Wednesday, December 4, 2013

About Trains

In the wake of the Metro-North tragedy in New York, I've been around the social media explaining some stuff about trains.  I know about trains, because I commute daily on Amtrak.  That's my train on the right this morning.  Looks funny, doesn't it?  That's because what you're looking at is the cab car, a modified passenger car that contains a compartment where the engineer drives the train.  The big locomotive is at the rear.

Like many commuter lines, mine runs on a push-pull system where the locomotive pulls in one direction and reverses to pull in the other.  This is because trains live in a one-dimensional world, and can't easily turn around.  Indeed, they only turn if they have a "wye", which is basically a three-point-turn on rail.   Using the push-pull system, they can reverse the train immediately, especially when it travels to a stub, or dead-end station (like Los Angeles Union Station).

The Metro North train was being pushed by the locomotive, with the engineer in the cab.  This was not the problem.  The problem was that the engineer was going too fast. News reports suggest he had reached 82 mph as he reached the steep curve in the tracks.  He should have been decelerating from 70 to 30 before then. Did he "zone out"?  Was he asleep?  Was he distracted?  We don't yet know why.  A few years ago, a Metrolink train in Chatsworth CA ran through a red signal, crashing into a freight train and killing a number of people (including the engineer).  That engineer had been texting at the time.

So, as I write this, sitting on that very train in the photo (I'm in the 2nd car back, though my wife wants me to sit in the 3rd--if that cab car hits another train, it will end up accordian-style inside the 2nd car), my welfare depends on the eagle eyes of the engineer, paying attention to signals and the dispatcher on the radio, ready to "dump the [emergency] brakes" (release all the air in the system) if he sees a problem.  (Around here, any problem is all too often someone throwing themselves in front of the train.  Suicide by Amtrak.)

There is a technology (called positive train control, or PTC) which can automatically over-ride the engineer, if he is going too fast.  The basic idea is very old, and I believe it was first deployed in the London Underground about 100 years ago.  The modern version is more tech-y. After the Chatsworth crash, Congress mandated that PTC should be installed across the country on passenger lines by 2015.  This is a very expensive proposition, in the billions of dollars, and the railways are balking.  Passenger rail runs on a shoestring in this country, generally publicly funded or subsidized, and they don't have the money.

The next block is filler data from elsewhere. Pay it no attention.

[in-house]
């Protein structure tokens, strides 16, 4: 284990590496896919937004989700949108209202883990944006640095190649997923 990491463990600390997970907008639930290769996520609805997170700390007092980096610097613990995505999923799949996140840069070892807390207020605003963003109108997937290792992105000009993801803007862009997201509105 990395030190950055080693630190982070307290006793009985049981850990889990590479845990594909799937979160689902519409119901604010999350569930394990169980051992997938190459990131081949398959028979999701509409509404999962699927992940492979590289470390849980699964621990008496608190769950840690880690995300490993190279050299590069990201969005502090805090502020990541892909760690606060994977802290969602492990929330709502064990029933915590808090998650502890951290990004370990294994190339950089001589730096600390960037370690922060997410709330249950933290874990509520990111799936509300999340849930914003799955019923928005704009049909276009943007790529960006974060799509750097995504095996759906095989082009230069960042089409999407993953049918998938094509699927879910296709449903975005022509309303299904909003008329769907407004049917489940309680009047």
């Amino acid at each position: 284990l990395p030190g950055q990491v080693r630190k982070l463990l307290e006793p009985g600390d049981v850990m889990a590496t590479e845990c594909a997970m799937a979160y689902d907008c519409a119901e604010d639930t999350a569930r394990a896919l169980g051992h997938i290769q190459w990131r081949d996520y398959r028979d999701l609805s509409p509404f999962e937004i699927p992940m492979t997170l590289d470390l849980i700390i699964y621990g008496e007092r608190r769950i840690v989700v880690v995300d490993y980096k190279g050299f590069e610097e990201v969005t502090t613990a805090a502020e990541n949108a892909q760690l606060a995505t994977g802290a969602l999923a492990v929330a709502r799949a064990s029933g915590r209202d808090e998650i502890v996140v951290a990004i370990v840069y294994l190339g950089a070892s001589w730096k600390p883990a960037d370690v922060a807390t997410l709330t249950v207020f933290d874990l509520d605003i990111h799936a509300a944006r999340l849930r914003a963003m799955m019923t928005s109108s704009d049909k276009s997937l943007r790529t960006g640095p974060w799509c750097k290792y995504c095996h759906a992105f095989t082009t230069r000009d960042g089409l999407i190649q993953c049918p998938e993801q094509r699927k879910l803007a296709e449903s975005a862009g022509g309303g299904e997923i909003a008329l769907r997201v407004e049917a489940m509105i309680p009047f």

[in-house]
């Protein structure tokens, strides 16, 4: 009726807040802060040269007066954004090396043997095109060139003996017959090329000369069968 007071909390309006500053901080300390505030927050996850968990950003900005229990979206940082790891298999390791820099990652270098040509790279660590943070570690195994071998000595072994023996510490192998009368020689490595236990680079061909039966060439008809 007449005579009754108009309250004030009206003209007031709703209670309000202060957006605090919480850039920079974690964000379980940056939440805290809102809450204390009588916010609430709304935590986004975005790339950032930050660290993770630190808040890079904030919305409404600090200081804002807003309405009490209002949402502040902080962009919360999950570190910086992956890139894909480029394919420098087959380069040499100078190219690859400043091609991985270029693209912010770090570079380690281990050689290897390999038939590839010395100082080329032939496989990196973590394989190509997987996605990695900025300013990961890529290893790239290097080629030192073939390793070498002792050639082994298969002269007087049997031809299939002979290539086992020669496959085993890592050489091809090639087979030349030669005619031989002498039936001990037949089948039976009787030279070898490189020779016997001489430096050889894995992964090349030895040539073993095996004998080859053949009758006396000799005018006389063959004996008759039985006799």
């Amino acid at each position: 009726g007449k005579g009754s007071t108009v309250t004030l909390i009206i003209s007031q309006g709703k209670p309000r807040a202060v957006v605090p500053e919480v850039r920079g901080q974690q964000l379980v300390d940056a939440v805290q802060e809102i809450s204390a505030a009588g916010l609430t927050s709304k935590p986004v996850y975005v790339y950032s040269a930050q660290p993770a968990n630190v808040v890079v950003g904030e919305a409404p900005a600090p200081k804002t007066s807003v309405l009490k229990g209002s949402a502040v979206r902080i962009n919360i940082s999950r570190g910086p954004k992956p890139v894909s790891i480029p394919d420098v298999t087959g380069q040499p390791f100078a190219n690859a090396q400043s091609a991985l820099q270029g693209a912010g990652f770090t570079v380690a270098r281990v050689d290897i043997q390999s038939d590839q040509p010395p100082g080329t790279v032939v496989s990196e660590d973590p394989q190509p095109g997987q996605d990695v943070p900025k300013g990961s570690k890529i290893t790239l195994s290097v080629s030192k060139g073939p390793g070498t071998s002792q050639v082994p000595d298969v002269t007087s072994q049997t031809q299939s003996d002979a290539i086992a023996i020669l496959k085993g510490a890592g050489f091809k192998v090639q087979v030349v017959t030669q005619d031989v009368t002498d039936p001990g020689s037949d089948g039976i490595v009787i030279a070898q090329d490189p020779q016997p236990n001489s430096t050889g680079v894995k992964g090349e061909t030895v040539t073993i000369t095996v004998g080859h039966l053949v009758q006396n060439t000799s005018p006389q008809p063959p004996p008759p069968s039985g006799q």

But PTC almost certainly would have prevented this accident.

Four people died on the Metro-North train, most of them because the windows popped out and they were thrown out of the train.  That shouldn't have happened:  the windows are supposed to stay in place, to prevent such ejections.  Another failure that shouldn't have occurred.

It's a tragedy, because we have the technology to improve our infrastructure and prevent these accidents.  We just don't have the will to invest in it.

Update: here's an overview of preventable train accidents in the US.

1 comment:

8thday said...

I ride that exact train about once a month. My daughter, and her college friends, ride it almost weekly from their campus into the city. I don’t think any of us will ever be able to ride it again without saying a silent prayer for the dead and for those who lived who will be forever impacted by the trauma. Nor will we ever be able to ride it without wondering if our engineer that day is fully healthy and alert, and how fast we are going coming into that dangerous curve.

Still, I wonder about the cost of imposing more and more safety features. Of course, all transportation must have a certain level of safety, but I worry that adding more to the cost of public transit will price it out of the financial range of those people who need it the most. Especially since we will never be able to absolutely rule out the element of human error.

At this point neither Amtrak nor the Metro commuter lines impose any security screening for what is brought onto a train. Anyone could easily bring on a backpack bomb, timed to go off underneath Grand Central or Penn Station. The loss of life would be unfathomable. Yet I am still grateful that I don’t have to go through the hassle of security checks in train stations as I do in airports. I would personally rather have transportation safety money spent on removing drunk drivers from our roads. They cause over 10,000 deaths a year and I have been far more impacted by those than by train accidents or terror attacks.

Will we ever be able to 100% guarantee our safety? I don’t think so. When is enough safety/security enough? I don’t know. How much money do we want to divert from other needs to pay for added security? I suppose that depends on who you are.

Difficult questions with no easy answers.